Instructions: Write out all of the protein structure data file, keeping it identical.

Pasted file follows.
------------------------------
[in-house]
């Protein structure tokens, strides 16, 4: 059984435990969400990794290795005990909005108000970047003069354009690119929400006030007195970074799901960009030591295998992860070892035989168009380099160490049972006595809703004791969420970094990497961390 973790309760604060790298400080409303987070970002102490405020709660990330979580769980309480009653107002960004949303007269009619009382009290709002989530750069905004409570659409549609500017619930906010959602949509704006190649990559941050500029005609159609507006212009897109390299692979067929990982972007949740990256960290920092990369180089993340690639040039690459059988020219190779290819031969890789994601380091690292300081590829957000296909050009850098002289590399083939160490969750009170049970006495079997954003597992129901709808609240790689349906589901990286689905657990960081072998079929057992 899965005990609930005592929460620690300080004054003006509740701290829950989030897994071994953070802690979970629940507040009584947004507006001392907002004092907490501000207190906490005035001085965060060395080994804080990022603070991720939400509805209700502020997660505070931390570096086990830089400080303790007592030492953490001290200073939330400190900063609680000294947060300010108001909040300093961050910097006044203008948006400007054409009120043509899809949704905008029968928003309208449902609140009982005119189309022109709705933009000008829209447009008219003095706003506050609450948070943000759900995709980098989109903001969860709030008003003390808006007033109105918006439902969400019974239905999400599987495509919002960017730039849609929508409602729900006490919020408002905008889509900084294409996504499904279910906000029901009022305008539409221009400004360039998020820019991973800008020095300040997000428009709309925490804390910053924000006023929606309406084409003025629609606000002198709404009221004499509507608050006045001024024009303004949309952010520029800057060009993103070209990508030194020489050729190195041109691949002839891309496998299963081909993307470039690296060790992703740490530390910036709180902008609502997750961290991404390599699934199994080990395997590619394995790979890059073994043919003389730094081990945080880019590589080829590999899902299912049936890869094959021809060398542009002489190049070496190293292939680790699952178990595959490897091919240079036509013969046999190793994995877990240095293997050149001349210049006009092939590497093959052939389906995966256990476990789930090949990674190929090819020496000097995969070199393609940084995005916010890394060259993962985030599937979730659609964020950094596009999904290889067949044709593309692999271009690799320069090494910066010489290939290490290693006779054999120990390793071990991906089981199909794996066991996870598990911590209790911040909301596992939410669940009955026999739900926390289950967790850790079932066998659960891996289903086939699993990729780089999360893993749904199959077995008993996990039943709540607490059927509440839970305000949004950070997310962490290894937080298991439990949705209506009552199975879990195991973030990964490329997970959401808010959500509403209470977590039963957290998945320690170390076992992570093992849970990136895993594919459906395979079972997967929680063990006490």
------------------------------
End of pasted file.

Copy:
[in-house]
């Protein structure tokens, strides 16, 4: 059984435990969400990794290795005990909005108000970047003069354009690119929400006030007195970074799901960009030591295998992860070892035989168009380099160490049972006595809703004791969420970094990497961390 973790309760604060790298400080409303987070970002102490405020709660990330979580769980309480009653107002960004949303007269009619009382009290709002989530750069905004409570659409549609500017619930906010959602949509704006190649990559941050500029005609159609507006212009897109390299692979067929990982972007949740990256960290920092990369180089993340690639040039690459059988020219190779290819031969890789994601380091690292300081590829957000296909050009850098002289590399083939160490969750009170049970006495079997954003597992129901709808609240790689349906589901990286689905657990960081072998079929057992 899965005990609930005592929460620690300080004054003006509740701290829950989030897994071994953070802690979970629940507040009584947004507006001392907002004092907490501000207190906490005035001085965060060395080994804080990022603070991720939400509805209700502020997660505070931390570096086990830089400080303790007592030492953490001290200073939330400190900063609680000294947060300010108001909040300093961050910097006044203008948006400007054409009120043509899809949704905008029968928003309208449902609140009982005119189309022109709705933009000008829209447009008219003095706003506050609450948070943000759900995709980098989109903001969860709030008003003390808006007033109105918006439902969400019974239905999400599987495509919002960017730039849609929508409602729900006490919020408002905008889509900084294409996504499904279910906000029901009022305008539409221009400004360039998020820019991973800008020095300040997000428009709309925490804390910053924000006023929606309406084409003025629609606000002198709404009221004499509507608050006045001024024009303004949309952010520029800057060009993103070209990508030194020489050729190195041109691949002839891309496998299963081909993307470039690296060790992703740490530390910036709180902008609502997750961290991404390599699934199994080990395997590619394995790979890059073994043919003389730094081990945080880019590589080829590999899902299912049936890869094959021809060398542009002489190049070496190293292939680790699952178990595959490897091919240079036509013969046999190793994995877990240095293997050149001349210049006009092939590497093959052939389906995966256990476990789930090949990674190929090819020496000097995969070199393609940084995005916010890394060259993962985030599937979730659609964020950094596009999904290889067949044709593309692999271009690799320069090494910066010489290939290490290693006779054999120990390793071990991906089981199909794996066991996870598990911590209790911040909301596992939410669940009955026999739900926390289950967790850790079932066998659960891996289903086939699993990729780089999360893993749904199959077995008993996990039943709540607490059927509440839970305000949004950070997310962490290894937080298991439990949705209506009552199975879990195991973030990964490329997970959401808010959500509403209470977590039963957290998945320690170390076992992570093992849970990136895993594919459906395979079972997967929680063990006490």